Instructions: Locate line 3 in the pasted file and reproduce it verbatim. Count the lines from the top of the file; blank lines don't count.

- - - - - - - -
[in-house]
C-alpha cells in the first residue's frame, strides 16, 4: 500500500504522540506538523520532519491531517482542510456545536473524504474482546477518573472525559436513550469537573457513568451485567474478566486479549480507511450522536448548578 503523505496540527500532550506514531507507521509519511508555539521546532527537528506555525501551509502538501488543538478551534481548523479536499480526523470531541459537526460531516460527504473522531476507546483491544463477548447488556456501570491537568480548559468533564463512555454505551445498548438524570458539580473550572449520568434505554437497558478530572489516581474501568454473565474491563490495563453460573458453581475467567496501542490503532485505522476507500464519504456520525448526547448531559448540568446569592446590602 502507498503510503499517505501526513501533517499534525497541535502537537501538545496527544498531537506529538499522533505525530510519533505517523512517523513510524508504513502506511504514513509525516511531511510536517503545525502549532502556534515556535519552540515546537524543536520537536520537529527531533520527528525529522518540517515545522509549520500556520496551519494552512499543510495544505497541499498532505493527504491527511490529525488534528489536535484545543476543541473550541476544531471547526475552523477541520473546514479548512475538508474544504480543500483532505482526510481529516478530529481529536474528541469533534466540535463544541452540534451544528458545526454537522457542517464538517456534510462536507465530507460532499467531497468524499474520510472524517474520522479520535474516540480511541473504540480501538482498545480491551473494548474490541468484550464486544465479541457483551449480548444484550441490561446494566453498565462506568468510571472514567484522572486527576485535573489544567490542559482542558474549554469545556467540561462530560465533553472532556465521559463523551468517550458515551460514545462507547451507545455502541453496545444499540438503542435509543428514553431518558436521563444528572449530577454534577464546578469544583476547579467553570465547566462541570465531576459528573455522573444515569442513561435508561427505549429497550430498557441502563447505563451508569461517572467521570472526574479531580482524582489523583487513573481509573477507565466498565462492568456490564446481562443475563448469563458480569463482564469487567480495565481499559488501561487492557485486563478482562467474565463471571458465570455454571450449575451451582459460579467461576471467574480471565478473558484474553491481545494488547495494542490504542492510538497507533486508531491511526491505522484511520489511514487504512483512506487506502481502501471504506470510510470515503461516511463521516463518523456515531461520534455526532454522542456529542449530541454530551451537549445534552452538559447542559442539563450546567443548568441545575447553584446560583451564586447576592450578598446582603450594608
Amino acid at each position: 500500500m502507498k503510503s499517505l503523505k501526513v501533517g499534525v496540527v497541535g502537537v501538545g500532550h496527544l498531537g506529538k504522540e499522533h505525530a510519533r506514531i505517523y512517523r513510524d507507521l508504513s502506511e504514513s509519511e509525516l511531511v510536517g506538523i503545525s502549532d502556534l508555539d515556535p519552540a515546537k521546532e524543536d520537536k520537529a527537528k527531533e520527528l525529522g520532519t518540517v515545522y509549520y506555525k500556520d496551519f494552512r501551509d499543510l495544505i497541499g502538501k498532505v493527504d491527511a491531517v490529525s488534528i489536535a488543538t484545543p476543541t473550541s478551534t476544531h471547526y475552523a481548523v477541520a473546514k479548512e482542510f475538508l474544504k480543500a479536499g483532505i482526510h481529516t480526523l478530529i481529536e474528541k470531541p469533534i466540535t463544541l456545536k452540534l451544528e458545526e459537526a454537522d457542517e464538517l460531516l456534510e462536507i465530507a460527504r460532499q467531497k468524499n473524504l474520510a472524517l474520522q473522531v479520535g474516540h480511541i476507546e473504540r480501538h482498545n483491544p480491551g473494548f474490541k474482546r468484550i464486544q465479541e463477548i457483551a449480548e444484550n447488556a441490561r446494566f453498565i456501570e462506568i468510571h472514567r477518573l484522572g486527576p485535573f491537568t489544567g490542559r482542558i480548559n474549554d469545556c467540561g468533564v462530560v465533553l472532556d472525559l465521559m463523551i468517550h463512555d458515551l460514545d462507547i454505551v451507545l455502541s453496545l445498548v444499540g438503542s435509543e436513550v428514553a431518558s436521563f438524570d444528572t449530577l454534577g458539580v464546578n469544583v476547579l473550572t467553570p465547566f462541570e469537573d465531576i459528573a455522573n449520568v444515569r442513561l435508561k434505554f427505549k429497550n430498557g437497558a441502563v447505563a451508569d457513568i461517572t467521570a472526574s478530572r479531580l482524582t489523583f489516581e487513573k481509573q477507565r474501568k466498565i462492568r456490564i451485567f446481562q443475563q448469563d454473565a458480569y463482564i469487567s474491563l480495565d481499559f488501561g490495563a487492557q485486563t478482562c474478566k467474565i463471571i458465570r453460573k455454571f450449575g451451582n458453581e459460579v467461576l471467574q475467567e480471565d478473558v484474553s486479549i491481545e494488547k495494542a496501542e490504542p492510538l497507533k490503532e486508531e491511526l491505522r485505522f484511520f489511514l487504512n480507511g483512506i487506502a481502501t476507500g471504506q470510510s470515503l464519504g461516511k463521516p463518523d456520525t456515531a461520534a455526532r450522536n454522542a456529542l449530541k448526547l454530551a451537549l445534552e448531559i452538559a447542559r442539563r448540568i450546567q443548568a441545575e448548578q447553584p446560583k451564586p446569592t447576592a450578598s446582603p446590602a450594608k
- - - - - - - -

Amino acid at each position: 500500500m502507498k503510503s499517505l503523505k501526513v501533517g499534525v496540527v497541535g502537537v501538545g500532550h496527544l498531537g506529538k504522540e499522533h505525530a510519533r506514531i505517523y512517523r513510524d507507521l508504513s502506511e504514513s509519511e509525516l511531511v510536517g506538523i503545525s502549532d502556534l508555539d515556535p519552540a515546537k521546532e524543536d520537536k520537529a527537528k527531533e520527528l525529522g520532519t518540517v515545522y509549520y506555525k500556520d496551519f494552512r501551509d499543510l495544505i497541499g502538501k498532505v493527504d491527511a491531517v490529525s488534528i489536535a488543538t484545543p476543541t473550541s478551534t476544531h471547526y475552523a481548523v477541520a473546514k479548512e482542510f475538508l474544504k480543500a479536499g483532505i482526510h481529516t480526523l478530529i481529536e474528541k470531541p469533534i466540535t463544541l456545536k452540534l451544528e458545526e459537526a454537522d457542517e464538517l460531516l456534510e462536507i465530507a460527504r460532499q467531497k468524499n473524504l474520510a472524517l474520522q473522531v479520535g474516540h480511541i476507546e473504540r480501538h482498545n483491544p480491551g473494548f474490541k474482546r468484550i464486544q465479541e463477548i457483551a449480548e444484550n447488556a441490561r446494566f453498565i456501570e462506568i468510571h472514567r477518573l484522572g486527576p485535573f491537568t489544567g490542559r482542558i480548559n474549554d469545556c467540561g468533564v462530560v465533553l472532556d472525559l465521559m463523551i468517550h463512555d458515551l460514545d462507547i454505551v451507545l455502541s453496545l445498548v444499540g438503542s435509543e436513550v428514553a431518558s436521563f438524570d444528572t449530577l454534577g458539580v464546578n469544583v476547579l473550572t467553570p465547566f462541570e469537573d465531576i459528573a455522573n449520568v444515569r442513561l435508561k434505554f427505549k429497550n430498557g437497558a441502563v447505563a451508569d457513568i461517572t467521570a472526574s478530572r479531580l482524582t489523583f489516581e487513573k481509573q477507565r474501568k466498565i462492568r456490564i451485567f446481562q443475563q448469563d454473565a458480569y463482564i469487567s474491563l480495565d481499559f488501561g490495563a487492557q485486563t478482562c474478566k467474565i463471571i458465570r453460573k455454571f450449575g451451582n458453581e459460579v467461576l471467574q475467567e480471565d478473558v484474553s486479549i491481545e494488547k495494542a496501542e490504542p492510538l497507533k490503532e486508531e491511526l491505522r485505522f484511520f489511514l487504512n480507511g483512506i487506502a481502501t476507500g471504506q470510510s470515503l464519504g461516511k463521516p463518523d456520525t456515531a461520534a455526532r450522536n454522542a456529542l449530541k448526547l454530551a451537549l445534552e448531559i452538559a447542559r442539563r448540568i450546567q443548568a441545575e448548578q447553584p446560583k451564586p446569592t447576592a450578598s446582603p446590602a450594608k